Israel is home to a plethora of cultures, and the Druze are one of the most interesting of them all. Let us take you on a journey through the Druze villages of northern Israel and get a taste of exceptional cuisine, history and culture
The Israeli melting pot serves you a hearty dish of people from all nations and religions. One of the most fascinating of these are the Druze, a unique religious-ethnic group originally descendant from Islam. The majority of Druze settlements in Israel are located in the North of the country, and are rich with culture, history and delicious cuisine. These are some of our recommendations for Druze villages well worth your visit:
1. Daliyat al-Karmel
Daliyat al-Karmel, on Mount Carmel, is the largest of the Druze settlements in Israel. It is famous for its bustling market filled with locally grown produce, homemade delicacies and traditional ware – carpets, dishes, furniture and much more. The local galleries offer beautiful handmade crafts and artwork that are well worth a look. Don’t skip the El Muhraqa, the Discalced Carmelite Monastery, which dates back to the 1840s.
Isfiya, right next to Daliyat al-Karmel, was established by Lebanese Druze in the 17th century. In modern times, the village has become a bustling tourist attraction. Visitors are urged to take a tour guide in order to fully enjoy the hidden secrets of the village, but independent travelers can wander on their own and discover ancient buildings, try their hands at making oil candles and take in all the aromas and flavors at the local bazaar.
Several families have opened up their homes to travelers and will happily share their history, culture and accommodations with willing tourists.
3. Beit Jann
One of the highest inhibited locations in Israel, at the peak of Mount Meron, Beit Jann is a lovely Druze village that has rightfully gained the title of Israel’s Zimmer Empire. Dozens of guesthouses take advantage of the gorgeous, lush green mountains. Visitors love to stroll through the narrow winding alleyways with their quaint market stalls and natural produce.
Visit ancient Canaanite cemeteries, bubbling brooks and natural fountains, and treat your skin to some all-natural, organic cosmetics made locally. If you visit in April you can catch the wild peonies in bloom.
Welcome to Julis, a spiritual cornerstone of Druze faith situated 15 miles from the Northern border. You can start your visit at the Druze Center House, a museum for the preservation of Druze heritage, and view Druze crafts, clothing, cultural artifacts and a fascinating section devoted to traditional medicine and spiritual traditions.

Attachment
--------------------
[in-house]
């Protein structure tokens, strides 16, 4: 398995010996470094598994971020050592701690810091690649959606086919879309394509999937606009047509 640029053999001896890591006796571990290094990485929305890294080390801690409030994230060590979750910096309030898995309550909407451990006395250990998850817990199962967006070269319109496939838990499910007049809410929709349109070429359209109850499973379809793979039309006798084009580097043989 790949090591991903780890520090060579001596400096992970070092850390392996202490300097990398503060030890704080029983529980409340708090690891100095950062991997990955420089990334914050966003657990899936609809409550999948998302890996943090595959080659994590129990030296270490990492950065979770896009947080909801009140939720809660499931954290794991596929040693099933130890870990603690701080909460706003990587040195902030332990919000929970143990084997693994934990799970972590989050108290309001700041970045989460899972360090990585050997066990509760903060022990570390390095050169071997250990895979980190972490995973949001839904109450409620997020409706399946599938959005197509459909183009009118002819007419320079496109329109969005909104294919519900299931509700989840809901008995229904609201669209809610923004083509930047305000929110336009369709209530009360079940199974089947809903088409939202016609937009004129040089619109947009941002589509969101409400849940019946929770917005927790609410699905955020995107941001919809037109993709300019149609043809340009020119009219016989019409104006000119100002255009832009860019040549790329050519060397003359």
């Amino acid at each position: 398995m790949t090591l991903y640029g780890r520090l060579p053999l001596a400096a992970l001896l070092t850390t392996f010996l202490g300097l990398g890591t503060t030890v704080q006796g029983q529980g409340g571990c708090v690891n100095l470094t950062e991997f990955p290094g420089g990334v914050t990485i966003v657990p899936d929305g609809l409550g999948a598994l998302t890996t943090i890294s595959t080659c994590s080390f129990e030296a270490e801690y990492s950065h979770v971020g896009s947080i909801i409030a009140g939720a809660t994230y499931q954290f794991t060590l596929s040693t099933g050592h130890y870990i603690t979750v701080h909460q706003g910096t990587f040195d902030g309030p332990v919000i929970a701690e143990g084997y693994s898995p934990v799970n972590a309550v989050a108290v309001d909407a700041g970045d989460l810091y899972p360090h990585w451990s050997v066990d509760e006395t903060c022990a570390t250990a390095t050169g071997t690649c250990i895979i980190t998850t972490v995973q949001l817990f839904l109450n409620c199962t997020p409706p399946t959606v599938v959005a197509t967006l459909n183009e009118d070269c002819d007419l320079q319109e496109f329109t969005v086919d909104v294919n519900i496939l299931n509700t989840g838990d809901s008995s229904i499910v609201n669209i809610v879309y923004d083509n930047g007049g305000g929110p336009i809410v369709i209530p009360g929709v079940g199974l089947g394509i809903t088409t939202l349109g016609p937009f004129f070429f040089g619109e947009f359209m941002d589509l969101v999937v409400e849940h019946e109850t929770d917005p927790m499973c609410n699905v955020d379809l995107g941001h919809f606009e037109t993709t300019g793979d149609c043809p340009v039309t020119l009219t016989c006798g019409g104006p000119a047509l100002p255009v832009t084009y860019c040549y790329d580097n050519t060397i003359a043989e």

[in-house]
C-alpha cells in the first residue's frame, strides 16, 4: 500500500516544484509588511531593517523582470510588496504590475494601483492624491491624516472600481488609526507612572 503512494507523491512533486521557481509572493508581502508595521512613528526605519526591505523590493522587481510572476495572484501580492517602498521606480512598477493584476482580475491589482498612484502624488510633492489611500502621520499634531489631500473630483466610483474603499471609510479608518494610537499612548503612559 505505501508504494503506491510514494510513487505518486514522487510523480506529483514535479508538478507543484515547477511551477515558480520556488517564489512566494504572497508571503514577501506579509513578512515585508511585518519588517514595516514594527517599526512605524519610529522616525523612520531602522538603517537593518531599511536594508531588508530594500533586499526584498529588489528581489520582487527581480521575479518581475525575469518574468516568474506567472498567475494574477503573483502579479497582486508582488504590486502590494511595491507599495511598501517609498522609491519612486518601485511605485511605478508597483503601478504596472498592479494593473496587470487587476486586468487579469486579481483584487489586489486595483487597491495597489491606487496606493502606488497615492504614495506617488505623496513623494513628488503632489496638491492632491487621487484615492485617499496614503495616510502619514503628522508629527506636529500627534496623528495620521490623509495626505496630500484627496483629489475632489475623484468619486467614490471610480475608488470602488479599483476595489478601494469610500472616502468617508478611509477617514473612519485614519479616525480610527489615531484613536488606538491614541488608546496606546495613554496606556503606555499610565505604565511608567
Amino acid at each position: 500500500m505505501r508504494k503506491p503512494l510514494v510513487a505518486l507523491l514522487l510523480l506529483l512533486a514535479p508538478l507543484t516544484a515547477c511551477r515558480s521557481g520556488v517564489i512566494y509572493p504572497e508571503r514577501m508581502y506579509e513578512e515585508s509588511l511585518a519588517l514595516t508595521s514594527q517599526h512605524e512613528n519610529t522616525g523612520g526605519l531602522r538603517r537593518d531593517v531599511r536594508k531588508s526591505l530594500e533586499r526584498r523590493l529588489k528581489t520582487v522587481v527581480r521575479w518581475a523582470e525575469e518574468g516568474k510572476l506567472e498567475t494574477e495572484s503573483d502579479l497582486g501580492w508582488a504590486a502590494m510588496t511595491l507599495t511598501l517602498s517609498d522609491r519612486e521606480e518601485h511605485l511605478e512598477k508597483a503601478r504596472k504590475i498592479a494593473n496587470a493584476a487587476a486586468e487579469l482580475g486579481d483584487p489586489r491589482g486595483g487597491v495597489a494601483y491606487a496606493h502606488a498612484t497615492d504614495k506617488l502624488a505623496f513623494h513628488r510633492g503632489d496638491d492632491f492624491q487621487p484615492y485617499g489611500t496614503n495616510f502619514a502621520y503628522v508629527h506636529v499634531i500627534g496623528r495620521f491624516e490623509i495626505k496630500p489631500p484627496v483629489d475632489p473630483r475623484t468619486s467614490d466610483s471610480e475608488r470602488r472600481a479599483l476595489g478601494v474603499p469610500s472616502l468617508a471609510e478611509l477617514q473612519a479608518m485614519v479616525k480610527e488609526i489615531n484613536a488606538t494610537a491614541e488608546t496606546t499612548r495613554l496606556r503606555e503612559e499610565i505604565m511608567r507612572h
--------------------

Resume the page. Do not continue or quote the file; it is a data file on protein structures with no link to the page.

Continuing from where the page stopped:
Many prophets are buried in the village, and their tombs are sites of pilgrimage for believers from all over the country. If you choose to visit in November you would enjoy the annual Olive Festival.
Hurfeish has exactly the right blend of primal Galilean views and ancient tradition. Fields of green cover from the breathtaking viewpoint at Mount Zvul where the Druze prophet Sabalan is buried. His tomb and shrine are open for visitors, and are a rewarding end to a lovely hike up from the village. Hurfeish offers a wonderful attraction – the women’s lace art center, where local women and visitors gather on a weekly basis to study and participate in traditional lace and embroidery work.
Picturesque Peki’in is a multicultural playground, a web of Jewish, Druze and Christian history. Visit the award-winning olive oil press and traditional beehives where you can get some hands on experience in making these delicacies.
Peki’in is also internationally known for the all-natural soap and cosmetics brand “Gamila Secret”. Don’t miss out on the visitor center where you can learn all about the production process and enjoy products at reduced prices
Built on the ruins of a late Bronze Period settlement, Yanuh-Jatt overlooks the astonishing views of Yehiam Fortress and the Western Galilee. The local residents live a self-sustaining life, with most commodities produced locally – oil, flour, cheese and the like can be purchased directly from their makers, as fresh as can be.
The local museum provides a fascinating peak into traditional Druze life and culture; the area is dotted with watering holes and caves that can be explored on foot by young and old, who will undoubtedly also enjoy the fresh pitas and olive oil made outdoors by skilled locals.